Medics and their journals have always loved a curiosity, however long ago it occurred. This case was reported in the Medical and Surgical Journal in 1871, more than a century after the ghastly events it relates had taken place:
John Stetson, aged thirty-eight, farmer, also accustomed to slaughter cattle, July 19, 1768, in a paroxysm of insanity secreted himself in a lonely place near a swamp, and with a butcher knife made a cesarean section of his own body, ripping himself open from sternum to pubis.
One would expect a farmer ‘accustomed to slaughter cattle’ to know a quicker and less painful method of doing away with himself, but he must have had his reasons.
As soon as the deed was done, he came to himself, but could not make his cries for assistance heard. He rolled himself about among the leaves in agony; making also fruitless efforts to reach a neighboring spring, crawling upon the ground and dragging his bowels after him.
A graphic, albeit not particularly appealing, mental image.
At length he became exhausted and probably fainted, and thus the bleeding was staunched; so he remained during the night. In the morning he was found, and life not being extinct, he was placed upon a straw bed and that upon a bier procured from the burying ground, and so conveyed to his house.
Being taken home on a bier is a bit like being conveyed to the hospital emergency department in a hearse.
Dr. Moses Baker was in attendance, and first bathed the protruding bowels in warm milk and water, carefully cleansing them from the dirt and leaves with which they were covered. He then carefully replaced them within the cavity of the abdomen securing them with sutures, compresses and a bandage. Dr. B. watched over his patient with intense assiduity, making very frequent visits. By his request Dr. Joseph Warren, a distinguished surgeon, who afterwards fell in the service of his country at the memorable battle of Bunker Hill, saw the case, but made no change in the dressings, kindly saying that he could not have dressed the wound more skilfully himself.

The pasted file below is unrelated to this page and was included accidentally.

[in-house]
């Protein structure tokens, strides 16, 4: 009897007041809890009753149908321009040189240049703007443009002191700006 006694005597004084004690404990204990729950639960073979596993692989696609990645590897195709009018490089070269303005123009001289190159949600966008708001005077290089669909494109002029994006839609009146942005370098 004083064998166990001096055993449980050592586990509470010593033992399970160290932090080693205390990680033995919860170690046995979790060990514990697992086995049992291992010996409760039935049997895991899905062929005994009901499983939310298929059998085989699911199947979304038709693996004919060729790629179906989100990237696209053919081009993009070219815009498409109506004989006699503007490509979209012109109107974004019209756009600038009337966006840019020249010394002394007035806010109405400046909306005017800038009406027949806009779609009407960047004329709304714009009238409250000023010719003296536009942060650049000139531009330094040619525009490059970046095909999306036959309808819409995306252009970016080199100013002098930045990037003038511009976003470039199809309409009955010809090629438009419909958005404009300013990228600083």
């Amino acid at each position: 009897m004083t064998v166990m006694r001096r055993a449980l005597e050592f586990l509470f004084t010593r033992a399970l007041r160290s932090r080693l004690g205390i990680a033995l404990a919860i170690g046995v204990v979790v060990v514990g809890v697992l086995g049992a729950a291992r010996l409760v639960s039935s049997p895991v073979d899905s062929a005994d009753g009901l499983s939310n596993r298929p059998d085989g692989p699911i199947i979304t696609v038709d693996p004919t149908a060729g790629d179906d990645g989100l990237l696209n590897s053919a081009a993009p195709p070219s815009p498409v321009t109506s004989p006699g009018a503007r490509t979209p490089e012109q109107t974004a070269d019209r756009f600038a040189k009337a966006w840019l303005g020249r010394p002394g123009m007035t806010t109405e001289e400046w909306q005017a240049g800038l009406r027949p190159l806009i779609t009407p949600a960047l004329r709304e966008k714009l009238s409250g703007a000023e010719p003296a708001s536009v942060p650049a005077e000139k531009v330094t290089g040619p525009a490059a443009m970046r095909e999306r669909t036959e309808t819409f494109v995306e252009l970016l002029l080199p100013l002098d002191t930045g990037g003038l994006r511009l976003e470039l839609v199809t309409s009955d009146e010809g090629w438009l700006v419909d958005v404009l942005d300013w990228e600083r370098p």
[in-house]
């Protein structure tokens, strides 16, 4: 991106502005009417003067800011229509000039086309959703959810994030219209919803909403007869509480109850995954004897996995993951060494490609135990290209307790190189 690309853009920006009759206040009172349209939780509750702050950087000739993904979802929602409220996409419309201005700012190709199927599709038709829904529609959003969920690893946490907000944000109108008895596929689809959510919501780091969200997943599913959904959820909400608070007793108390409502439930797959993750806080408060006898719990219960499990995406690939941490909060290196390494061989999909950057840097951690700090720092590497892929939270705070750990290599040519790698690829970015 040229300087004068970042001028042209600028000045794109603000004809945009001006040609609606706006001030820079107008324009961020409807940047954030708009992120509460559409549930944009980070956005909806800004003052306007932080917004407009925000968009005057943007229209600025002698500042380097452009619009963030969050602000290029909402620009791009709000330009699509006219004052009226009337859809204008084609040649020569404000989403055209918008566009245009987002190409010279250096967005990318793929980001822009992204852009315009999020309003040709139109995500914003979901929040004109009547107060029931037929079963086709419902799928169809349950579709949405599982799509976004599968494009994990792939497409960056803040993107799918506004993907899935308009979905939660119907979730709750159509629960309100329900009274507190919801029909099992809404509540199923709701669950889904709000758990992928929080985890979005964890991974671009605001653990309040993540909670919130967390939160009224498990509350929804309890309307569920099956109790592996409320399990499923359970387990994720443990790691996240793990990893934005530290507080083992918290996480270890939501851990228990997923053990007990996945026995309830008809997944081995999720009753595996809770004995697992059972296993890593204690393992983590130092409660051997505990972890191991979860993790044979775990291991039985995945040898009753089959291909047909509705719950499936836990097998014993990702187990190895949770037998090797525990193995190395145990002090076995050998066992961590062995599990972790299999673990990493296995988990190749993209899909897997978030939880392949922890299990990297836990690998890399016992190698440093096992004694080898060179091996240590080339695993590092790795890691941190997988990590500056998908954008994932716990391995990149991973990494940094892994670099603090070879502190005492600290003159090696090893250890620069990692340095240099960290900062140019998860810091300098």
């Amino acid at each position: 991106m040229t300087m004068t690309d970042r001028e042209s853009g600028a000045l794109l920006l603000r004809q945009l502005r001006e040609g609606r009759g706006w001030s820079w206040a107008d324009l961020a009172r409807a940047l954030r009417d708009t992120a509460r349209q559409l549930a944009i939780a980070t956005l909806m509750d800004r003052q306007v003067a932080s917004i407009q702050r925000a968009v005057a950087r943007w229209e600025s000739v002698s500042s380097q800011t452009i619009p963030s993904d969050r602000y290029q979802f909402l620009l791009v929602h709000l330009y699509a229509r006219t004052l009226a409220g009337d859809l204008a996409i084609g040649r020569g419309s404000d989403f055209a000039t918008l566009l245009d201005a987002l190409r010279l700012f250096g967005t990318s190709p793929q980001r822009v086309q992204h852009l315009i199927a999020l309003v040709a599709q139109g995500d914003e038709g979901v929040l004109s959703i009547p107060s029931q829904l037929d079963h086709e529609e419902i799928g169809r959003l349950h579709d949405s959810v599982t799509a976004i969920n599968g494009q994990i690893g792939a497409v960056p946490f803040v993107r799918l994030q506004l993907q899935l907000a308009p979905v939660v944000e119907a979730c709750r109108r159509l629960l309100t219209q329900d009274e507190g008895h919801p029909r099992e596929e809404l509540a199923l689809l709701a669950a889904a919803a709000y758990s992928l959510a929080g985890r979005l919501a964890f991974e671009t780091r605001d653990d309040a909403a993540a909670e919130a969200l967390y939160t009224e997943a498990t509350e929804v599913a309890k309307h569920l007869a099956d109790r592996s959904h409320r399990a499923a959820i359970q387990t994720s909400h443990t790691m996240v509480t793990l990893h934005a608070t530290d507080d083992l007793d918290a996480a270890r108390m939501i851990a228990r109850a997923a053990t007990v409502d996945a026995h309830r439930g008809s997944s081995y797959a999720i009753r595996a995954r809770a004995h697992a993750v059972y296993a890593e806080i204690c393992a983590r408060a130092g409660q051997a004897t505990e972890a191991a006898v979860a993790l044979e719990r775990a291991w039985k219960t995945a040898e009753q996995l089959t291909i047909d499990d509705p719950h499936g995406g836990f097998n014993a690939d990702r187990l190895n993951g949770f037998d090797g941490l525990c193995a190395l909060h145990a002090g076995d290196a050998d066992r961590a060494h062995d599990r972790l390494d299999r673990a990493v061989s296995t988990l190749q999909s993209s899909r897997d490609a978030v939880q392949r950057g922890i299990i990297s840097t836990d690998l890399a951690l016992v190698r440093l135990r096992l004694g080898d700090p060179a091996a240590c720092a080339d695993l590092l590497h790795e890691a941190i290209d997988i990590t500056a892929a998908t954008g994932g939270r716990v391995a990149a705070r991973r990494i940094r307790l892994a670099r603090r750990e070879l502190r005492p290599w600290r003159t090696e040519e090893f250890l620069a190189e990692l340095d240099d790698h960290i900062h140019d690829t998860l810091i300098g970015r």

This entire procedure, in an era before antiseptics, is a positive recipe for infection. Milk – unpasteurised as it would have been in 1768 – is alive with microbial life, and it is a miracle that none of the micro-organisms present took up permanent and fatal residence in his abdominal cavity.
On examining the account books of Dr. Baker now in my possession, I find the last charge for attendance and dressing was on the twenty-fourth day of August, thirty-six days after the injury. On the twenty-sixth there was a charge “for salve,” when it is to be presumed the wound was so nearly healed as to need no further surgical attendance. The recovery was perfect, and the patient was able to labor in the same manner as he had done before the injury. He lived afterwards forty-three years until 1811, when he died at the age of eighty-one.
And for forty-three years John Stetson could count himself the luckiest man alive.